This mindset spills over into attitudes toward people, who come to be seen in technocratic terms as resources or as forms of capital to be employed in the most effective way for growth or for strategic advantage. People are no longer seen as fully natured creatures embedded within distinct traditions, connected deeply to people and place, with particular ("partial") loyalties and with different roles in society.
This has been a significant problem since at least the 1940s. It was in that decade that academics and bureaucrats within the public service decided that Anglo-Australia was to be phased out, because statistical growth targets required human capital from other sources. One Australian MP even suggested, in the aftermath of WWII, that German children be removed from their parents en masse and brought to far off Australia because it would have strategic benefits.
The Australian right today is divided between those with this technocratic mindset and those with a more genuinely traditional outlook. It was announced yesterday, for instance, that the British PM, Boris Johnson, had decided to offer residence in the UK to 3 million Chinese living in Hong Kong. If you think of people as having a nature which includes a connection to ancestry, to history, to culture and tradition, as well as a love for and identity with a settled sense of peoplehood, you are unlikely to approve of the decision. It will seem to be a policy at odds with deeply rooted aspects of human nature.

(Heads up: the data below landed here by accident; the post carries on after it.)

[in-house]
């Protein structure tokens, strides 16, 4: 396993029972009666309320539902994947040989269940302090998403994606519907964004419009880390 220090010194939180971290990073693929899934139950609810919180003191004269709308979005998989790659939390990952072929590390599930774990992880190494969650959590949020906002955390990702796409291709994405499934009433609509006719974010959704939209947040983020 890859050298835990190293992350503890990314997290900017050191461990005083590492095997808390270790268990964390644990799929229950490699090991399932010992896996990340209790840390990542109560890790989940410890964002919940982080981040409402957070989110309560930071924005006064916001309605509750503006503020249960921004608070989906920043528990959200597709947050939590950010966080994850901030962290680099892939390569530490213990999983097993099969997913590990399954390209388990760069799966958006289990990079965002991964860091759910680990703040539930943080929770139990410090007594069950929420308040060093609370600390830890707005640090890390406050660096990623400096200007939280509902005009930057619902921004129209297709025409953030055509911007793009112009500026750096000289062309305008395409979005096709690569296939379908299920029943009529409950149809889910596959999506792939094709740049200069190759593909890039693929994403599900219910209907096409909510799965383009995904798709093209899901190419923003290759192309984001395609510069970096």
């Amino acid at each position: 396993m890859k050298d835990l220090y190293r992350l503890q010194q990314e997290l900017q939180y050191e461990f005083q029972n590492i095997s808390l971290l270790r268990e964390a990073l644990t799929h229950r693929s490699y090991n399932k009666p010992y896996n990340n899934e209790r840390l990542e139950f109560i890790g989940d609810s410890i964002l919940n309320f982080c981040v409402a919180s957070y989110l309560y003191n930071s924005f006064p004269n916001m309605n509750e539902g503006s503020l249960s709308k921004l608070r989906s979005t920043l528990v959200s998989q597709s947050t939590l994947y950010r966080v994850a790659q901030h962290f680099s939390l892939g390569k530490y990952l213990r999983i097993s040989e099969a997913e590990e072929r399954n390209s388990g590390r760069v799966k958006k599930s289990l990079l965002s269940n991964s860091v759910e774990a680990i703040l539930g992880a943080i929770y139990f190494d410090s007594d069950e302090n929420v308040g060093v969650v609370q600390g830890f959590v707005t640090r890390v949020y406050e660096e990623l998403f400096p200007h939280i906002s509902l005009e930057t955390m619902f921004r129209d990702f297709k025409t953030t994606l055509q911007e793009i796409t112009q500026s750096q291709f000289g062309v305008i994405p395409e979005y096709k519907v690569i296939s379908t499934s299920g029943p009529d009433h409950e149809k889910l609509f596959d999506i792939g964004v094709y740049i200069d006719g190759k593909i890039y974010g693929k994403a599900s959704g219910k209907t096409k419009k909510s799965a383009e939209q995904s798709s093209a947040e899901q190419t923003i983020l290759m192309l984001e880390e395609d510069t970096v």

But some people don't see things this way. They no longer recognise such aspects of human nature. They are more inclined to take a technocratic view that there is a utility in moving people around like this, perhaps for geopolitical advantage, perhaps for GDP growth. Such people have adopted the "modern" view of nature, that we stand outside of it, directing it for our own utilitarian purposes, which usually means advancing state power or seeking quantitative economic growth.
On my Australian social media feed about half applauded the move by Boris Johnson and suggested the same offer should be made by our own PM.
The problem is not with particular technological advances, such as a medical scientist developing a cure for a disease. The problem is with how we see the relationship between man and nature. We have to acknowledge that Western man has fallen into a mindset in which nature exists to serve the purposes we assign it but has no significance in itself. This then has consequences for the value we place on our own nature and of how we relate to the natural order we inhabit. The technocratic mindset denatures us and makes us fungible, i.e. it turns us into interchangeable resources to be deployed within an economic system of production and consumption. We are stripped down to those attributes that make sense within a technocratic understanding of life.
We have to recognise that this is a problem on the right, not just on the left. It is not even just a problem with right-liberals - it goes beyond this, because it is such an unchallenged aspect of modern thought.